Sonoma history actor George Webber has an active imagination. Growing up in Des Moines, Iowa in the 1960s he would always be found in the woods, playing cowboys and Indians. His family’s Victorian home was built in 1880, high atop a ridge leading down to the Racoon River; it featured a large backyard next to hundreds of acres of green, untouched Iowan oak forest.
What happened in those woods, he says, connects directly with who he is today. “Most of the time I was alone in the woods, watching leaves blow in the wind and listening to birds,” George says. “I would create stories that required a great deal of running through the woods on secret paths while avoiding imaginary arrows, and using sticks as rifles to fight off evil-doers.”
Today, in a cultural landscape radically changed by overwhelming choice, it’s easy to forget how single-minded American popular culture used to be. In the early 1960s, when George was in grade school, there were only three commercial channels on TV, four counting PBS. Everyone watched the same shows, and back then, it was all about westerns. “I would pretend I was Roy Rogers, king of the cowboys,” George says, “but I did try to even out the imaginary mayhem in the woods by also portraying Indians driven to vengeance by the terrible White Man.”
George also acted in local children’s theater, beginning a life-long love of performance. He read classic playwrights like Checkov, Ibsen, and Tennessee Williams, and dreamed of writing plays. George’s father was the kind who would always pull the car over to read historical landmarks on the road, creating an enduring fascination with history.
A love of history, a love of the west, and a love of theater – these three attributes inexorably brought George to Sonoma and our Sonoma volunteer radio station KSVY, where on Sunday, September 18 he will present the 500th episode of his long running scripted Western melodrama: Radio Theatre of the Wild West. “I am thrilled to have had the show running since September of 2004; it’s been a self-induced master’s degree in Western history and scriptwriting.”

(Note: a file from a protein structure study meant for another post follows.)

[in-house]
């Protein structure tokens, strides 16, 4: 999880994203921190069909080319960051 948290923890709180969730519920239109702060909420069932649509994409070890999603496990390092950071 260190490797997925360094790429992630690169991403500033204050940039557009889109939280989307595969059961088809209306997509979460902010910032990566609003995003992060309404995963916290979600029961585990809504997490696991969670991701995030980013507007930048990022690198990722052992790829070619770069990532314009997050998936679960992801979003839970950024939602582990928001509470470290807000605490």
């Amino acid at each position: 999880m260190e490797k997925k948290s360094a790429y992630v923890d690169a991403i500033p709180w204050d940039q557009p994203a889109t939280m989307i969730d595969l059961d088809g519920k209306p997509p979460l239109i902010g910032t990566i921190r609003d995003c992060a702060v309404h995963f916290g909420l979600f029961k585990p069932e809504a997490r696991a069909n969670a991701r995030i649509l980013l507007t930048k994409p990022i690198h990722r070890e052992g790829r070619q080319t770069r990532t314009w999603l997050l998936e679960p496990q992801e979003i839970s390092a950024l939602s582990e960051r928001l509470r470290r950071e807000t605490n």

Hosted by George, local voice-actor Butch Engle, and musician and historian CW Bayer, Radio Theatre of the Wild West airs every Sunday at 6 p.m. on 91.3 FM, and also on the internet at KSVY.org. The show portrays cowboys who just happened to appear in the pleasant town of Sonoma and decided to stay a spell. George is Wild West Willie, Butch Engle portrays Rattlesnake Dan, and CW Bayer voices the character of Virginny. In addition to their original, scripted western banter, these three perform in the show-within-a-show: “Western Hijinks and Hilarity at the Holy Mountain Mine.”
This long running serial is an entire creation straight from George’s backyard woods, and tells the story of two crusty beaver trappers turned gold miners – Bear Claw Bob and Old Cougar Face, who find gold and so much more on the banks of the Yuba River in 1848. CW Bayer acts the parts of Eli Walker and Aristotle Freeman, Butch Engle portrays Bear Claw Bob, Kawan the Talking Fox, and Murderin’ Mike, and George Webber brings to life Old Cougar Face, Miss Peggy, and the Reverend.
“I want to thank Bill Hammett, who started KSVY all those years ago, and Bob Taylor and Ronny Joe Grooms who are now taking KSVY to new heights,” says George. “Radio Theatre is a unique and marvelous art form, and I am beyond stoked to have the amazing voice artists Butch and CW with me in the studio – I am truly living the life I dreamed of back in those Iowan woods.”